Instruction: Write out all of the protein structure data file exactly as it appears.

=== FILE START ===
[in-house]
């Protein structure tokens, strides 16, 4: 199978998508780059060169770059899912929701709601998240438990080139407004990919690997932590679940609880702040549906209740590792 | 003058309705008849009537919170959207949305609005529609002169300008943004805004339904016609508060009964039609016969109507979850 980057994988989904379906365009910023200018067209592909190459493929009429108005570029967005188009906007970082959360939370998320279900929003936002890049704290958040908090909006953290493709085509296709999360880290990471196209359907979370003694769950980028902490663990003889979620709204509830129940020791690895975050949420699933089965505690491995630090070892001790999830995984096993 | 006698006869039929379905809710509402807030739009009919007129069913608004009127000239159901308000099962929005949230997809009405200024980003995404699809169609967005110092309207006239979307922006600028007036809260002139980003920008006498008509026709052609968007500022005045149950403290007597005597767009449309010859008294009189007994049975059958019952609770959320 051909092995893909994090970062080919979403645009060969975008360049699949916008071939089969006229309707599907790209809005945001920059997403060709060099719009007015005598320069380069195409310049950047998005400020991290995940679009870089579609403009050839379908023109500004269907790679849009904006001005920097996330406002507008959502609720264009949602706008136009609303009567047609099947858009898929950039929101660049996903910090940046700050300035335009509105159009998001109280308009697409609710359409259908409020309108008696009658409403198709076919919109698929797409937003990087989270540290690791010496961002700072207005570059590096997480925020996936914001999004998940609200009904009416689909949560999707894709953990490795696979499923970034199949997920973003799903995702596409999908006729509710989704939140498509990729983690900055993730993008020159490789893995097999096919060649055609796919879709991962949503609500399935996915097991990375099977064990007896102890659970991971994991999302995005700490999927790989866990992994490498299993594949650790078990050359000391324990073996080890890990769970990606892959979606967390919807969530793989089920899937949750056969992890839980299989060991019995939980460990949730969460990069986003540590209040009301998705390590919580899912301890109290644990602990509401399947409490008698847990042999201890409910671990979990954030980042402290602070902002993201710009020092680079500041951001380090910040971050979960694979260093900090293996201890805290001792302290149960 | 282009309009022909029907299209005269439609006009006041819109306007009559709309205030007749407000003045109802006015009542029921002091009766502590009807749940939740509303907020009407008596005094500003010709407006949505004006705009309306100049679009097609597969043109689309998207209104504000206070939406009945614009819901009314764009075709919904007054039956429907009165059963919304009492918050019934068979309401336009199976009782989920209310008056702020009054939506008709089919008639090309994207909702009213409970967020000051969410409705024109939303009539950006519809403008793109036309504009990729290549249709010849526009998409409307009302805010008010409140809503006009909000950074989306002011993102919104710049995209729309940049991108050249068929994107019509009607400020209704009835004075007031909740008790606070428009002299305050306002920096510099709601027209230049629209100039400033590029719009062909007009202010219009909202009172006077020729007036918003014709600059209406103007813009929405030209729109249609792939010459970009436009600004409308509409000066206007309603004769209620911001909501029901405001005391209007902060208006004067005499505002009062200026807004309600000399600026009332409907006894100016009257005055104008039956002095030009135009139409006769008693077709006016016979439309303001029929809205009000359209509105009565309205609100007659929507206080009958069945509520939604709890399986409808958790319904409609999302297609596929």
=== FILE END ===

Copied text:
[in-house]
């Protein structure tokens, strides 16, 4: 199978998508780059060169770059899912929701709601998240438990080139407004990919690997932590679940609880702040549906209740590792 | 003058309705008849009537919170959207949305609005529609002169300008943004805004339904016609508060009964039609016969109507979850 980057994988989904379906365009910023200018067209592909190459493929009429108005570029967005188009906007970082959360939370998320279900929003936002890049704290958040908090909006953290493709085509296709999360880290990471196209359907979370003694769950980028902490663990003889979620709204509830129940020791690895975050949420699933089965505690491995630090070892001790999830995984096993 | 006698006869039929379905809710509402807030739009009919007129069913608004009127000239159901308000099962929005949230997809009405200024980003995404699809169609967005110092309207006239979307922006600028007036809260002139980003920008006498008509026709052609968007500022005045149950403290007597005597767009449309010859008294009189007994049975059958019952609770959320 051909092995893909994090970062080919979403645009060969975008360049699949916008071939089969006229309707599907790209809005945001920059997403060709060099719009007015005598320069380069195409310049950047998005400020991290995940679009870089579609403009050839379908023109500004269907790679849009904006001005920097996330406002507008959502609720264009949602706008136009609303009567047609099947858009898929950039929101660049996903910090940046700050300035335009509105159009998001109280308009697409609710359409259908409020309108008696009658409403198709076919919109698929797409937003990087989270540290690791010496961002700072207005570059590096997480925020996936914001999004998940609200009904009416689909949560999707894709953990490795696979499923970034199949997920973003799903995702596409999908006729509710989704939140498509990729983690900055993730993008020159490789893995097999096919060649055609796919879709991962949503609500399935996915097991990375099977064990007896102890659970991971994991999302995005700490999927790989866990992994490498299993594949650790078990050359000391324990073996080890890990769970990606892959979606967390919807969530793989089920899937949750056969992890839980299989060991019995939980460990949730969460990069986003540590209040009301998705390590919580899912301890109290644990602990509401399947409490008698847990042999201890409910671990979990954030980042402290602070902002993201710009020092680079500041951001380090910040971050979960694979260093900090293996201890805290001792302290149960 | 282009309009022909029907299209005269439609006009006041819109306007009559709309205030007749407000003045109802006015009542029921002091009766502590009807749940939740509303907020009407008596005094500003010709407006949505004006705009309306100049679009097609597969043109689309998207209104504000206070939406009945614009819901009314764009075709919904007054039956429907009165059963919304009492918050019934068979309401336009199976009782989920209310008056702020009054939506008709089919008639090309994207909702009213409970967020000051969410409705024109939303009539950006519809403008793109036309504009990729290549249709010849526009998409409307009302805010008010409140809503006009909000950074989306002011993102919104710049995209729309940049991108050249068929994107019509009607400020209704009835004075007031909740008790606070428009002299305050306002920096510099709601027209230049629209100039400033590029719009062909007009202010219009909202009172006077020729007036918003014709600059209406103007813009929405030209729109249609792939010459970009436009600004409308509409000066206007309603004769209620911001909501029901405001005391209007902060208006004067005499505002009062200026807004309600000399600026009332409907006894100016009257005055104008039956002095030009135009139409006769008693077709006016016979439309303001029929809205009000359209509105009565309205609100007659929507206080009958069945509520939604709890399986409808958790319904409609999302297609596929």